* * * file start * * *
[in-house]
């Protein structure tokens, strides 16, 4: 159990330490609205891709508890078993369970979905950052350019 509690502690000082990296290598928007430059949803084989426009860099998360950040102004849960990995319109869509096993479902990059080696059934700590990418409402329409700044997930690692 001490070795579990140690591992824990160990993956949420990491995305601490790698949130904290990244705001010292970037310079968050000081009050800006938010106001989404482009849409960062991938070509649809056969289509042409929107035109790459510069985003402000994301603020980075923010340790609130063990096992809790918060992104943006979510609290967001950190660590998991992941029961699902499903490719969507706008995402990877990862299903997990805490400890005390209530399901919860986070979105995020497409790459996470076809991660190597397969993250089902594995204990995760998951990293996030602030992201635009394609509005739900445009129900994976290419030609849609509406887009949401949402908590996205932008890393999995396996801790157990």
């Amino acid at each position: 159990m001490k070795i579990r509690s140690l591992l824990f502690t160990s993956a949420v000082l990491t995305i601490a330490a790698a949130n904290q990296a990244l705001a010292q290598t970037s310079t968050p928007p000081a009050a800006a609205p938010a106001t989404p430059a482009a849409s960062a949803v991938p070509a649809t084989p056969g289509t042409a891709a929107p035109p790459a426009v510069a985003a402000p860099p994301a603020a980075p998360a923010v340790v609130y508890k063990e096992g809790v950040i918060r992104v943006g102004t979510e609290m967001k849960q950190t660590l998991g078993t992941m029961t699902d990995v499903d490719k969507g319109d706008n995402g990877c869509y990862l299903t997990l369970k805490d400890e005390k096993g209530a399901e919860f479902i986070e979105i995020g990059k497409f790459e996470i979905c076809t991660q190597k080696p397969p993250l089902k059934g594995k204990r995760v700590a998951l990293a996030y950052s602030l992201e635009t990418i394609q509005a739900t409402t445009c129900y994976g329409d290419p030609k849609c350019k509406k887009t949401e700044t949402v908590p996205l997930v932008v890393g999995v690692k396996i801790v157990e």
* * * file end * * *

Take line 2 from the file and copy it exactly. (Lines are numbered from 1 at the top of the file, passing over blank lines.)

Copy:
């Protein structure tokens, strides 16, 4: 159990330490609205891709508890078993369970979905950052350019 509690502690000082990296290598928007430059949803084989426009860099998360950040102004849960990995319109869509096993479902990059080696059934700590990418409402329409700044997930690692 001490070795579990140690591992824990160990993956949420990491995305601490790698949130904290990244705001010292970037310079968050000081009050800006938010106001989404482009849409960062991938070509649809056969289509042409929107035109790459510069985003402000994301603020980075923010340790609130063990096992809790918060992104943006979510609290967001950190660590998991992941029961699902499903490719969507706008995402990877990862299903997990805490400890005390209530399901919860986070979105995020497409790459996470076809991660190597397969993250089902594995204990995760998951990293996030602030992201635009394609509005739900445009129900994976290419030609849609509406887009949401949402908590996205932008890393999995396996801790157990």